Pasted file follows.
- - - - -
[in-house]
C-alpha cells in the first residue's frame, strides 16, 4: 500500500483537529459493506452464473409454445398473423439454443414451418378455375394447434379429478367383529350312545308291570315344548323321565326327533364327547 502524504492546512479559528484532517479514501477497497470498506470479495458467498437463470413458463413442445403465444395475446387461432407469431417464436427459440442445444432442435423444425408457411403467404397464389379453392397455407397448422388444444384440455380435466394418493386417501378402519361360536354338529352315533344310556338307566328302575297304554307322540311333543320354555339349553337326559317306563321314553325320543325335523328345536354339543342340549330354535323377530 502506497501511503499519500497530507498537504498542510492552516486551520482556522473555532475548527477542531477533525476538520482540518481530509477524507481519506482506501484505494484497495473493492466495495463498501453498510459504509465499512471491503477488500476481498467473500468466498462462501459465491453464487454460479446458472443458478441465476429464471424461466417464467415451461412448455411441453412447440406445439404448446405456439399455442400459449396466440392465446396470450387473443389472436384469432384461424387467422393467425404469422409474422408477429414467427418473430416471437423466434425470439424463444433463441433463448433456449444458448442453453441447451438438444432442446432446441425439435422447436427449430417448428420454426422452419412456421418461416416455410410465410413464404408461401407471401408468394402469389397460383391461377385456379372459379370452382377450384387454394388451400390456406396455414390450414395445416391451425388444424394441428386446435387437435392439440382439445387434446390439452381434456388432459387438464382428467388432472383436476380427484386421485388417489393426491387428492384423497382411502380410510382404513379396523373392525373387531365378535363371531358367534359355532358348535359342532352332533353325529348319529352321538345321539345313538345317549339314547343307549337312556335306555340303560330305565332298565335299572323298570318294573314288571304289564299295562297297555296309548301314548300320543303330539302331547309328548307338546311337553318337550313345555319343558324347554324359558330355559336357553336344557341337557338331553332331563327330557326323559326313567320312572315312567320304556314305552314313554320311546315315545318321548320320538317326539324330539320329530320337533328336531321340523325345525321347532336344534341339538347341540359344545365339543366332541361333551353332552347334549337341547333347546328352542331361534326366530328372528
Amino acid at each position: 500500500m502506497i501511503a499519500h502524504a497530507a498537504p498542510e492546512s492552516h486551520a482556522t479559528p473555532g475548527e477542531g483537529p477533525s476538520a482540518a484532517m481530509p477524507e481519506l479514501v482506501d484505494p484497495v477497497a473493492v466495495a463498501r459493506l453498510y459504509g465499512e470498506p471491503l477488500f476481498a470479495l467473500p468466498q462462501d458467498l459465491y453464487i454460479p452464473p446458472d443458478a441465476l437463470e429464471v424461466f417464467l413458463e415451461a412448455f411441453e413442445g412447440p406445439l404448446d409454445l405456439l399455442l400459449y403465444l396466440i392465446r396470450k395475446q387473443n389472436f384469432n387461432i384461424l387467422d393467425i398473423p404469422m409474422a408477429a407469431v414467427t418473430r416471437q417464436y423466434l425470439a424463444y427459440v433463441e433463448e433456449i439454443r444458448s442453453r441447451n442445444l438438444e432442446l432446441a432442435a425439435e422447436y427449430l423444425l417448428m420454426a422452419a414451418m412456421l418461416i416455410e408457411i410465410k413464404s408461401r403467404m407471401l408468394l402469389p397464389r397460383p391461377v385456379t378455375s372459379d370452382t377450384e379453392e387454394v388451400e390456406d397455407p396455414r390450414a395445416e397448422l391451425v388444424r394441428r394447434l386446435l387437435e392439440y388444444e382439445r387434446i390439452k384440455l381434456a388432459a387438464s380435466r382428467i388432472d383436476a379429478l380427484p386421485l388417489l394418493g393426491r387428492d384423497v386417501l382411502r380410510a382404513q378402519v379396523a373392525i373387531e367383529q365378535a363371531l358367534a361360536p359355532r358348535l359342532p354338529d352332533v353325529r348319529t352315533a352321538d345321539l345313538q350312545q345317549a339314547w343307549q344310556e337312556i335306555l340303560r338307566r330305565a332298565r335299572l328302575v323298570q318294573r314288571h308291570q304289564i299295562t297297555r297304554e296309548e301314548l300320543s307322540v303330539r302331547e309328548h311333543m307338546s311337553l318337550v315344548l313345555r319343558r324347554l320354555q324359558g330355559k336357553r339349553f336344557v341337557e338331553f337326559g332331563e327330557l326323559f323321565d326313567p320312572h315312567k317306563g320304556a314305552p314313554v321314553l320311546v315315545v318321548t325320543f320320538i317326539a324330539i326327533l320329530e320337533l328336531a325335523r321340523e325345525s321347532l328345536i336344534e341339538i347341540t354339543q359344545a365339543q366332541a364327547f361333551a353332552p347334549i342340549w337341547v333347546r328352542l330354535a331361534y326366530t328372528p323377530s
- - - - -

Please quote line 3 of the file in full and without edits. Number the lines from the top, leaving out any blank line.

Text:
Amino acid at each position: 500500500m502506497i501511503a499519500h502524504a497530507a498537504p498542510e492546512s492552516h486551520a482556522t479559528p473555532g475548527e477542531g483537529p477533525s476538520a482540518a484532517m481530509p477524507e481519506l479514501v482506501d484505494p484497495v477497497a473493492v466495495a463498501r459493506l453498510y459504509g465499512e470498506p471491503l477488500f476481498a470479495l467473500p468466498q462462501d458467498l459465491y453464487i454460479p452464473p446458472d443458478a441465476l437463470e429464471v424461466f417464467l413458463e415451461a412448455f411441453e413442445g412447440p406445439l404448446d409454445l405456439l399455442l400459449y403465444l396466440i392465446r396470450k395475446q387473443n389472436f384469432n387461432i384461424l387467422d393467425i398473423p404469422m409474422a408477429a407469431v414467427t418473430r416471437q417464436y423466434l425470439a424463444y427459440v433463441e433463448e433456449i439454443r444458448s442453453r441447451n442445444l438438444e432442446l432446441a432442435a425439435e422447436y427449430l423444425l417448428m420454426a422452419a414451418m412456421l418461416i416455410e408457411i410465410k413464404s408461401r403467404m407471401l408468394l402469389p397464389r397460383p391461377v385456379t378455375s372459379d370452382t377450384e379453392e387454394v388451400e390456406d397455407p396455414r390450414a395445416e397448422l391451425v388444424r394441428r394447434l386446435l387437435e392439440y388444444e382439445r387434446i390439452k384440455l381434456a388432459a387438464s380435466r382428467i388432472d383436476a379429478l380427484p386421485l388417489l394418493g393426491r387428492d384423497v386417501l382411502r380410510a382404513q378402519v379396523a373392525i373387531e367383529q365378535a363371531l358367534a361360536p359355532r358348535l359342532p354338529d352332533v353325529r348319529t352315533a352321538d345321539l345313538q350312545q345317549a339314547w343307549q344310556e337312556i335306555l340303560r338307566r330305565a332298565r335299572l328302575v323298570q318294573r314288571h308291570q304289564i299295562t297297555r297304554e296309548e301314548l300320543s307322540v303330539r302331547e309328548h311333543m307338546s311337553l318337550v315344548l313345555r319343558r324347554l320354555q324359558g330355559k336357553r339349553f336344557v341337557e338331553f337326559g332331563e327330557l326323559f323321565d326313567p320312572h315312567k317306563g320304556a314305552p314313554v321314553l320311546v315315545v318321548t325320543f320320538i317326539a324330539i326327533l320329530e320337533l328336531a325335523r321340523e325345525s321347532l328345536i336344534e341339538i347341540t354339543q359344545a365339543q366332541a364327547f361333551a353332552p347334549i342340549w337341547v333347546r328352542l330354535a331361534y326366530t328372528p323377530s